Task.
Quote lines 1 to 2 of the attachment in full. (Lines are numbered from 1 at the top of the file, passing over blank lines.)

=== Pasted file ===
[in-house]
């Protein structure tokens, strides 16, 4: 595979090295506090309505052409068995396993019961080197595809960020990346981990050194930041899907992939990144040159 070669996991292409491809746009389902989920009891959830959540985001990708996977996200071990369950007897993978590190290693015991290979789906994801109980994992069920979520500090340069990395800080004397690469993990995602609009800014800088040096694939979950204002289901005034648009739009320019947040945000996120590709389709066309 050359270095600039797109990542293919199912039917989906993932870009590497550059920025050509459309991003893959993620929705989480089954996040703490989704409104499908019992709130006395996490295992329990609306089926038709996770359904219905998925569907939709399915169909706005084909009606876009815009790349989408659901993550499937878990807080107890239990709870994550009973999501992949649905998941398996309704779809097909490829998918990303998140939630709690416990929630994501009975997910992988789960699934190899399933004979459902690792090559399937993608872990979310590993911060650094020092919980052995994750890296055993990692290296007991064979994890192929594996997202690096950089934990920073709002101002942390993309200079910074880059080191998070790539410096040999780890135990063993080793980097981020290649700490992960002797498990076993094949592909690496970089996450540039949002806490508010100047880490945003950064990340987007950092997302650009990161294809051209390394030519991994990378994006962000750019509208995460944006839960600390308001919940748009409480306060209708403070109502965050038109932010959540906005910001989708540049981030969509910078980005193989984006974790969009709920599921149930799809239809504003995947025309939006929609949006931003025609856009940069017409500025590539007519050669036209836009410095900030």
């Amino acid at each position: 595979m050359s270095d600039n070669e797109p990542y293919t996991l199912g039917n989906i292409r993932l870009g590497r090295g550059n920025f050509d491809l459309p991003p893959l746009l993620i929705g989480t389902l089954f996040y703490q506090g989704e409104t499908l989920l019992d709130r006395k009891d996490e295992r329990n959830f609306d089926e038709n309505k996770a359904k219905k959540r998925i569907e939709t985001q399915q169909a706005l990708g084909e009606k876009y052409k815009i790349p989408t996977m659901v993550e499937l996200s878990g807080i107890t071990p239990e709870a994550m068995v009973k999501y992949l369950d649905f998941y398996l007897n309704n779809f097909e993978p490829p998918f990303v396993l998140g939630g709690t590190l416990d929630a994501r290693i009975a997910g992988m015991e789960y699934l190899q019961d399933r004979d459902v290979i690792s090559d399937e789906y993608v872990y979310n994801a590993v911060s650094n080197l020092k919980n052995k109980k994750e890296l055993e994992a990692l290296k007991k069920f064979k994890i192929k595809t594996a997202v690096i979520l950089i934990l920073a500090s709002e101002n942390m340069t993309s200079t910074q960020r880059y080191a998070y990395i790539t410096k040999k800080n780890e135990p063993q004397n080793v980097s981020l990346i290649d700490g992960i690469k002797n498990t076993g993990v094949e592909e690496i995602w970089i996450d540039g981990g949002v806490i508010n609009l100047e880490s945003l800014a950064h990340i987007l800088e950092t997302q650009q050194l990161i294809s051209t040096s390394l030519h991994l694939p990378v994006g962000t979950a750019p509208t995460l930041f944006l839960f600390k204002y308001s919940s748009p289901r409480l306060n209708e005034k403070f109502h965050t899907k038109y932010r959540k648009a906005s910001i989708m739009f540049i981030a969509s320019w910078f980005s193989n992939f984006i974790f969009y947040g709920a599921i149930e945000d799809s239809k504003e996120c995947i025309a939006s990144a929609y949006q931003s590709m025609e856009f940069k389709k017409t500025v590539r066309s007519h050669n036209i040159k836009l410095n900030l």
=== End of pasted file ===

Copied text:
[in-house]
């Protein structure tokens, strides 16, 4: 595979090295506090309505052409068995396993019961080197595809960020990346981990050194930041899907992939990144040159 070669996991292409491809746009389902989920009891959830959540985001990708996977996200071990369950007897993978590190290693015991290979789906994801109980994992069920979520500090340069990395800080004397690469993990995602609009800014800088040096694939979950204002289901005034648009739009320019947040945000996120590709389709066309 050359270095600039797109990542293919199912039917989906993932870009590497550059920025050509459309991003893959993620929705989480089954996040703490989704409104499908019992709130006395996490295992329990609306089926038709996770359904219905998925569907939709399915169909706005084909009606876009815009790349989408659901993550499937878990807080107890239990709870994550009973999501992949649905998941398996309704779809097909490829998918990303998140939630709690416990929630994501009975997910992988789960699934190899399933004979459902690792090559399937993608872990979310590993911060650094020092919980052995994750890296055993990692290296007991064979994890192929594996997202690096950089934990920073709002101002942390993309200079910074880059080191998070790539410096040999780890135990063993080793980097981020290649700490992960002797498990076993094949592909690496970089996450540039949002806490508010100047880490945003950064990340987007950092997302650009990161294809051209390394030519991994990378994006962000750019509208995460944006839960600390308001919940748009409480306060209708403070109502965050038109932010959540906005910001989708540049981030969509910078980005193989984006974790969009709920599921149930799809239809504003995947025309939006929609949006931003025609856009940069017409500025590539007519050669036209836009410095900030």